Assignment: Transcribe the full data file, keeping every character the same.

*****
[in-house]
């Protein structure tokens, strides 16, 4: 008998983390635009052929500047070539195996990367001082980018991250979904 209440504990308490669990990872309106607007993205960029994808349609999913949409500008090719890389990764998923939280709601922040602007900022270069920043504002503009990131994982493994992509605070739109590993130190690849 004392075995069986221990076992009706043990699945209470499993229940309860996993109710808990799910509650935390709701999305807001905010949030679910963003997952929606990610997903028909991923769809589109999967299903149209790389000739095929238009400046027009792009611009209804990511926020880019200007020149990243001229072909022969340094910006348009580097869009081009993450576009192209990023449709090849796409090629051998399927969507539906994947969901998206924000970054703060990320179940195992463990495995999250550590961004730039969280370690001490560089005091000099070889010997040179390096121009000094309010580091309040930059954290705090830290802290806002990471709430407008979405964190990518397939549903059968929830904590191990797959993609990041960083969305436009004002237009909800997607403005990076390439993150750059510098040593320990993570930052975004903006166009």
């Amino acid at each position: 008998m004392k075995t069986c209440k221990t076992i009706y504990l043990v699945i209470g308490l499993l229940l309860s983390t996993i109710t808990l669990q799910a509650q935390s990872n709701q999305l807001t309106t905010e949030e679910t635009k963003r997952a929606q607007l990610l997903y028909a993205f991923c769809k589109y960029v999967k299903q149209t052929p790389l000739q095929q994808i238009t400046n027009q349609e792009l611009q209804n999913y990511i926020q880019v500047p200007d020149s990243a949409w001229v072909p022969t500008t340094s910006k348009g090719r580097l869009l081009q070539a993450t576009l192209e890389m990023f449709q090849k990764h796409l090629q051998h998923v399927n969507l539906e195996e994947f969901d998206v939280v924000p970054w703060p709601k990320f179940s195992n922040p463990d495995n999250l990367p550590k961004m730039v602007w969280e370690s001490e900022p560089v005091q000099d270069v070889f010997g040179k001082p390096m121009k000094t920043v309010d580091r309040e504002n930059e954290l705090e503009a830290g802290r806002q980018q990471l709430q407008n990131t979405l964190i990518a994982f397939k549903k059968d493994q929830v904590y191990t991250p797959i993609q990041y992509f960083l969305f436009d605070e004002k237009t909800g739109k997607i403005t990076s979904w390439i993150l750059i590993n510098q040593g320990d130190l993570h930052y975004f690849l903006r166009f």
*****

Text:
[in-house]
């Protein structure tokens, strides 16, 4: 008998983390635009052929500047070539195996990367001082980018991250979904 209440504990308490669990990872309106607007993205960029994808349609999913949409500008090719890389990764998923939280709601922040602007900022270069920043504002503009990131994982493994992509605070739109590993130190690849 004392075995069986221990076992009706043990699945209470499993229940309860996993109710808990799910509650935390709701999305807001905010949030679910963003997952929606990610997903028909991923769809589109999967299903149209790389000739095929238009400046027009792009611009209804990511926020880019200007020149990243001229072909022969340094910006348009580097869009081009993450576009192209990023449709090849796409090629051998399927969507539906994947969901998206924000970054703060990320179940195992463990495995999250550590961004730039969280370690001490560089005091000099070889010997040179390096121009000094309010580091309040930059954290705090830290802290806002990471709430407008979405964190990518397939549903059968929830904590191990797959993609990041960083969305436009004002237009909800997607403005990076390439993150750059510098040593320990993570930052975004903006166009």
């Amino acid at each position: 008998m004392k075995t069986c209440k221990t076992i009706y504990l043990v699945i209470g308490l499993l229940l309860s983390t996993i109710t808990l669990q799910a509650q935390s990872n709701q999305l807001t309106t905010e949030e679910t635009k963003r997952a929606q607007l990610l997903y028909a993205f991923c769809k589109y960029v999967k299903q149209t052929p790389l000739q095929q994808i238009t400046n027009q349609e792009l611009q209804n999913y990511i926020q880019v500047p200007d020149s990243a949409w001229v072909p022969t500008t340094s910006k348009g090719r580097l869009l081009q070539a993450t576009l192209e890389m990023f449709q090849k990764h796409l090629q051998h998923v399927n969507l539906e195996e994947f969901d998206v939280v924000p970054w703060p709601k990320f179940s195992n922040p463990d495995n999250l990367p550590k961004m730039v602007w969280e370690s001490e900022p560089v005091q000099d270069v070889f010997g040179k001082p390096m121009k000094t920043v309010d580091r309040e504002n930059e954290l705090e503009a830290g802290r806002q980018q990471l709430q407008n990131t979405l964190i990518a994982f397939k549903k059968d493994q929830v904590y191990t991250p797959i993609q990041y992509f960083l969305f436009d605070e004002k237009t909800g739109k997607i403005t990076s979904w390439i993150l750059i590993n510098q040593g320990d130190l993570h930052y975004f690849l903006r166009f």